Confluent MCF-7 cells were washed twice with phosphate-buffered saline (PBS) (Hyclone Laboratories) and 0.05% trypsin-EDTA solution (Invitrogen) was added for 1 min. After trypsin-EDTA was removed, the culture was left at room temperature (~20°C) for 5–10 min; subsequently, the cells were detached, resuspended in RPMI-1640 medium, counted, and seeded into 24-well plates at a density of 2 × 104 cells/well in normal growth medium. After 24 h, the cells were completely attached to the well bottom; the medium was then aspirated and estrogen-free medium containing both phenol-red-free RPMI (Invitrogen) and 5% charcoal-dextran-stripped human serum (Hyclone Laboratories) was added. MCF-7 cells were treated with different concentrations of test material and were cultured for 144 h. In addition, test material were added to the medium at some concentrations where they showed estrogenic activity, either with or without the ER-antagonist ICI 182,780 (Tocris, Bristol, UK). 17β-Estradiol and PBS were used as the positive and negative controls, respectively.
Cell proliferation was assessed after 7 d in culture, using the MTT proliferation assay. After the incubation period, cells were added with 100 μL of 5 mg/mL thiazolyl blue tetrazolium bromide (Sigma, St. Louis, MO) solution/well and were incubated further for 4 h in a humidified atmosphere (37°C in 5% CO2). The medium was replaced with 1 mL dimethyl sulfoxide (DMSO). The absorbance was measured at 540 nm in a microplate reader (Molecular Devices Inc., Sunnyvale, CA). Cell proliferation was expressed as percentage values compared with the negative PBS control, which was considered to represent 100% cell proliferation.
MCF-7 cells were seeded in 75-cm2 culture flasks at a density of 2 × 104 cells/cm2 in RPMI-1640 medium and incubated at 37°C at 5% CO2. On the following day, the medium was shifted to estrogen-free medium containing phenol-red-free RPMI (Invitrogen) and 5% charcoal-dextran-stripped human serum (Hyclone Laboratories) with controls or test material. After the cells were incubated for 24 h at 37°C and 5% CO2, they were washed twice with PBS, and total RNA was extracted from cells using the RNeasy Plus Mini Kit (Qiagen, Venlo, Netherlands), according to the manufacturer’s protocol. The quantity and purity of the total RNA obtained were determined on the basis of the absorbance at 260 and 280 nm. RNA quality was determined by gel electrophoresis on 2% agarose gels stained with ethidium bromide (0.5 μg/mL). RNA samples were stored at −20°C until use.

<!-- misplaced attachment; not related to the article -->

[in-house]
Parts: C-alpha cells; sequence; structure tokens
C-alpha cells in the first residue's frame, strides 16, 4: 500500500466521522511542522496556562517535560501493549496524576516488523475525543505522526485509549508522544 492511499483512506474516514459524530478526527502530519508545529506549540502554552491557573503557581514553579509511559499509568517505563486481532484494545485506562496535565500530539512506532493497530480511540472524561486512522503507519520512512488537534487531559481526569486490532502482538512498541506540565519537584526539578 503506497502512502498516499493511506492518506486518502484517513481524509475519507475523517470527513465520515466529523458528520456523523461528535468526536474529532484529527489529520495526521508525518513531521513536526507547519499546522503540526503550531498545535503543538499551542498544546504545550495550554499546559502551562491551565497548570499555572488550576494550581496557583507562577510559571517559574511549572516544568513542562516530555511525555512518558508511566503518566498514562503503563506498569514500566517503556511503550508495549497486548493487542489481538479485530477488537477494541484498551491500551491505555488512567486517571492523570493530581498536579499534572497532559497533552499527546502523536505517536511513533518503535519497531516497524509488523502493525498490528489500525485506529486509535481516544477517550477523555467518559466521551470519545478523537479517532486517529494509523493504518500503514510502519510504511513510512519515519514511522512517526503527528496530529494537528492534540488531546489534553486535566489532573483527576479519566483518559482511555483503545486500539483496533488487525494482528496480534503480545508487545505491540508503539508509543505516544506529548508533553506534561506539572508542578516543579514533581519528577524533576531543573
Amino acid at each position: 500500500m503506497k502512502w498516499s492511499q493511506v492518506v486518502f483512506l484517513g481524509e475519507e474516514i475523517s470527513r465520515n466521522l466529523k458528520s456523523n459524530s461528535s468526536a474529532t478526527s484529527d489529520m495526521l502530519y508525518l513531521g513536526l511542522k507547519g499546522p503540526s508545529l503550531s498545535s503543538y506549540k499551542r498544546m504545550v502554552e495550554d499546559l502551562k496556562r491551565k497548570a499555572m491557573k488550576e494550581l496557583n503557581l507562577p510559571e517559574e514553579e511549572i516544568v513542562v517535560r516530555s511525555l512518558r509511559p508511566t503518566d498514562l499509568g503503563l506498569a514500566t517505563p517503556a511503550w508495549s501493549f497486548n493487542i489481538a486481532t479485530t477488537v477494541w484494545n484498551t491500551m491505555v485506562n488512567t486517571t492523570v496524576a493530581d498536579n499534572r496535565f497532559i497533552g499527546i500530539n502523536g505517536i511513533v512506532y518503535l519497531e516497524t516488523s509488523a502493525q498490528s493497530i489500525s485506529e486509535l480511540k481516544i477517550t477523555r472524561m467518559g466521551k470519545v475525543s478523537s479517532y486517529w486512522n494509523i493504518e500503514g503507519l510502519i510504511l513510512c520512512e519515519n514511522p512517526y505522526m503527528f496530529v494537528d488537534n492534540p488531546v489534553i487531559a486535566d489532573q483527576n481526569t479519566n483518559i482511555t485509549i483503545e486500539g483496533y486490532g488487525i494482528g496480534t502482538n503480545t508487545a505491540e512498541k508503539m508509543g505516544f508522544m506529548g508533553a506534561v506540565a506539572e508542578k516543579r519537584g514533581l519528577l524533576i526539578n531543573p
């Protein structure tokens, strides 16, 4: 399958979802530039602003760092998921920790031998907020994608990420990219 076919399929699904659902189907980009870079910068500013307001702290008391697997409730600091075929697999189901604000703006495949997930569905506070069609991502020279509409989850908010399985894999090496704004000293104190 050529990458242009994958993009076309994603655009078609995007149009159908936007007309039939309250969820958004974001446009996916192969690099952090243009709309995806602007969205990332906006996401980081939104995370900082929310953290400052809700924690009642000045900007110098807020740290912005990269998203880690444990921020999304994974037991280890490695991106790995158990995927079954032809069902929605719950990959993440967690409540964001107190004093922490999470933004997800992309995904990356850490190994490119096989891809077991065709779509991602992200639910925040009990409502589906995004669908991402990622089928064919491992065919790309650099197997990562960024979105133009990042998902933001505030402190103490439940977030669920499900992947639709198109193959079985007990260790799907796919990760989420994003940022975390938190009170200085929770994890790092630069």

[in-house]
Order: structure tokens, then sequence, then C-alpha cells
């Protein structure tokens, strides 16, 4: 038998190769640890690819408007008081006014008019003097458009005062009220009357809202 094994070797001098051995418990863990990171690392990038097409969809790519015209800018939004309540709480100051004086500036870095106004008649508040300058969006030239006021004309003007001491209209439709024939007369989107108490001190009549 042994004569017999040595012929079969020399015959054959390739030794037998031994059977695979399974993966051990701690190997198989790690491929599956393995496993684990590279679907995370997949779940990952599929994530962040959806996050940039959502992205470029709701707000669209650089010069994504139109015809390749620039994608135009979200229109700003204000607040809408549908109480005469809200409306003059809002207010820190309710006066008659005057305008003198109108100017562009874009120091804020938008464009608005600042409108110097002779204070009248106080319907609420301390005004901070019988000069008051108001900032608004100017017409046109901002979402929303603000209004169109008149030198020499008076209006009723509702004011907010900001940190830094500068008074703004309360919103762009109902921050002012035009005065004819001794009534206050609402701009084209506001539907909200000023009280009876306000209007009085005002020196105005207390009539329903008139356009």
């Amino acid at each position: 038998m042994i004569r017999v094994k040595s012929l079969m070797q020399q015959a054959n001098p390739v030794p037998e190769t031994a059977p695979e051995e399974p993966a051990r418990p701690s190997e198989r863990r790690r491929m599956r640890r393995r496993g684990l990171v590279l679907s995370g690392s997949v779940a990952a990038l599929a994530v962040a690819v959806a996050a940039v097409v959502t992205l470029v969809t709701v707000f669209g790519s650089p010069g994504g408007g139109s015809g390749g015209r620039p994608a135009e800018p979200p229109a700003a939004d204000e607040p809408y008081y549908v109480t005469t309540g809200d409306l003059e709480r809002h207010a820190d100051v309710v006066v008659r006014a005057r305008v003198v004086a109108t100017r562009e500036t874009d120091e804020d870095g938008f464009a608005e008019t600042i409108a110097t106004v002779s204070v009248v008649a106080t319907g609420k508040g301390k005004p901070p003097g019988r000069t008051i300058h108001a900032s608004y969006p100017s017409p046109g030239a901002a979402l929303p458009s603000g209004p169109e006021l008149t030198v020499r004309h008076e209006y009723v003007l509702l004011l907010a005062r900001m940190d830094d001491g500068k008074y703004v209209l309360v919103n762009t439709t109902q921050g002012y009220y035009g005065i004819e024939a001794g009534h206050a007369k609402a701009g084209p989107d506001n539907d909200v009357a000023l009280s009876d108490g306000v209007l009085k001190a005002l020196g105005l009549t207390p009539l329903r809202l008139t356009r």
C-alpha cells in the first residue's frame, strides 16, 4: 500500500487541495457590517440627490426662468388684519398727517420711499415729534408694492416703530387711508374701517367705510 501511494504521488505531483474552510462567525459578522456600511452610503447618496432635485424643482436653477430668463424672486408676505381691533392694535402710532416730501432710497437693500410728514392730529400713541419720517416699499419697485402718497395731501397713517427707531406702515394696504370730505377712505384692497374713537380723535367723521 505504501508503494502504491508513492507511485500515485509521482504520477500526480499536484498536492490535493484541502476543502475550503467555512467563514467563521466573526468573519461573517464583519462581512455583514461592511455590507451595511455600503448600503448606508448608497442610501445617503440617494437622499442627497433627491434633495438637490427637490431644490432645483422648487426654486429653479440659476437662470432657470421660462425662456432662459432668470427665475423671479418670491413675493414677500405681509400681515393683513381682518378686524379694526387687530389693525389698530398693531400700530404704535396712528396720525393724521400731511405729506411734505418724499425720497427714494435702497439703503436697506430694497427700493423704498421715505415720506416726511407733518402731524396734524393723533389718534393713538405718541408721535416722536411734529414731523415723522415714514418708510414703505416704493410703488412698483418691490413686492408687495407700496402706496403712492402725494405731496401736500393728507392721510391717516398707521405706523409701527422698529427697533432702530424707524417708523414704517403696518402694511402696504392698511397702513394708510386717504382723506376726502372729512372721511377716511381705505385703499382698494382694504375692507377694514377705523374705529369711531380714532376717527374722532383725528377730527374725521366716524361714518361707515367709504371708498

The expression levels of estrogen-dependent genes were determined by a real-time one-step RT-PCR performed using the SYBR Green PCR master mix (Qiagen) and a thermal cycler Rotor-Gene 3000 (Corbett Research, Mortlake, Australia), in accordance with the manufacturer’s protocol. The primer sequences for glyceraldehyde-3-phosphate dehydrogenase (GAPDH), pS2, progesterone receptor (PR), and cathepsin D are as follows (forward and reverse, respectively):
GAPDH: 5′-CCATGGAGAAGGCTGGGG-3′, 5′-CAAAGTTGTCATGGATGACC-3′; pS2: 5′-CATCGACGTCCCTCCAGAAGAG-3′, 5′-CTCTGGGACTAATCACCGTGCTG-3′; PR: 5′-CGCGCTACCCTGCACTC-3′, 5′-TGAATCCGGCCTCAGGTAGTT-3′; and cathepsin D: 5′-CTGAGCAGGGACCCAGATG-3′, 5′-CAGGTGGACCTGCCAGTAG-3′.